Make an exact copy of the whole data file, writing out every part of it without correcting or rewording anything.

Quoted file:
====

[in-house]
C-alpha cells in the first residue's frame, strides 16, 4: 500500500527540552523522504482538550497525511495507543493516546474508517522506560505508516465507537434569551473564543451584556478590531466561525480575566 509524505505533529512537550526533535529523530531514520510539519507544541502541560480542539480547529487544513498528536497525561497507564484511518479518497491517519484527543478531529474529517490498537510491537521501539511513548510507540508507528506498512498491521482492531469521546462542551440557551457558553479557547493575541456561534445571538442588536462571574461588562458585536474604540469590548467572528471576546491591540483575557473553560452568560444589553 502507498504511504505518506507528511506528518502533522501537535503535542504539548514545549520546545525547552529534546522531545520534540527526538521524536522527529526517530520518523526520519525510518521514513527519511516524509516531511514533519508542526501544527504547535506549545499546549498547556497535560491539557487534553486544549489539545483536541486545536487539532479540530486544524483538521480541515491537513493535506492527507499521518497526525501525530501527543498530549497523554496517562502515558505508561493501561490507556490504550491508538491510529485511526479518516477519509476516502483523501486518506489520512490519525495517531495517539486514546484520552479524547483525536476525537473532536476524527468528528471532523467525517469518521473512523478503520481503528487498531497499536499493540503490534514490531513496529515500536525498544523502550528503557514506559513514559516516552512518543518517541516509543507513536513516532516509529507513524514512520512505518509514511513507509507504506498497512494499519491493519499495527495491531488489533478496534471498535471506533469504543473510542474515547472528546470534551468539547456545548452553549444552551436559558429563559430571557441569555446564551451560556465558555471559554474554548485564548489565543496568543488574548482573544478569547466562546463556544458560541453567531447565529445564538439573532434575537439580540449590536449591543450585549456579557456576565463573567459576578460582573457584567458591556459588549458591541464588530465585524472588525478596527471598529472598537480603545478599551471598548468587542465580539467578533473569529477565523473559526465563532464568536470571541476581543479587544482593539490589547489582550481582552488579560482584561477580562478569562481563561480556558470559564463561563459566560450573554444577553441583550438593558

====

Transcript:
[in-house]
C-alpha cells in the first residue's frame, strides 16, 4: 500500500527540552523522504482538550497525511495507543493516546474508517522506560505508516465507537434569551473564543451584556478590531466561525480575566 509524505505533529512537550526533535529523530531514520510539519507544541502541560480542539480547529487544513498528536497525561497507564484511518479518497491517519484527543478531529474529517490498537510491537521501539511513548510507540508507528506498512498491521482492531469521546462542551440557551457558553479557547493575541456561534445571538442588536462571574461588562458585536474604540469590548467572528471576546491591540483575557473553560452568560444589553 502507498504511504505518506507528511506528518502533522501537535503535542504539548514545549520546545525547552529534546522531545520534540527526538521524536522527529526517530520518523526520519525510518521514513527519511516524509516531511514533519508542526501544527504547535506549545499546549498547556497535560491539557487534553486544549489539545483536541486545536487539532479540530486544524483538521480541515491537513493535506492527507499521518497526525501525530501527543498530549497523554496517562502515558505508561493501561490507556490504550491508538491510529485511526479518516477519509476516502483523501486518506489520512490519525495517531495517539486514546484520552479524547483525536476525537473532536476524527468528528471532523467525517469518521473512523478503520481503528487498531497499536499493540503490534514490531513496529515500536525498544523502550528503557514506559513514559516516552512518543518517541516509543507513536513516532516509529507513524514512520512505518509514511513507509507504506498497512494499519491493519499495527495491531488489533478496534471498535471506533469504543473510542474515547472528546470534551468539547456545548452553549444552551436559558429563559430571557441569555446564551451560556465558555471559554474554548485564548489565543496568543488574548482573544478569547466562546463556544458560541453567531447565529445564538439573532434575537439580540449590536449591543450585549456579557456576565463573567459576578460582573457584567458591556459588549458591541464588530465585524472588525478596527471598529472598537480603545478599551471598548468587542465580539467578533473569529477565523473559526465563532464568536470571541476581543479587544482593539490589547489582550481582552488579560482584561477580562478569562481563561480556558470559564463561563459566560450573554444577553441583550438593558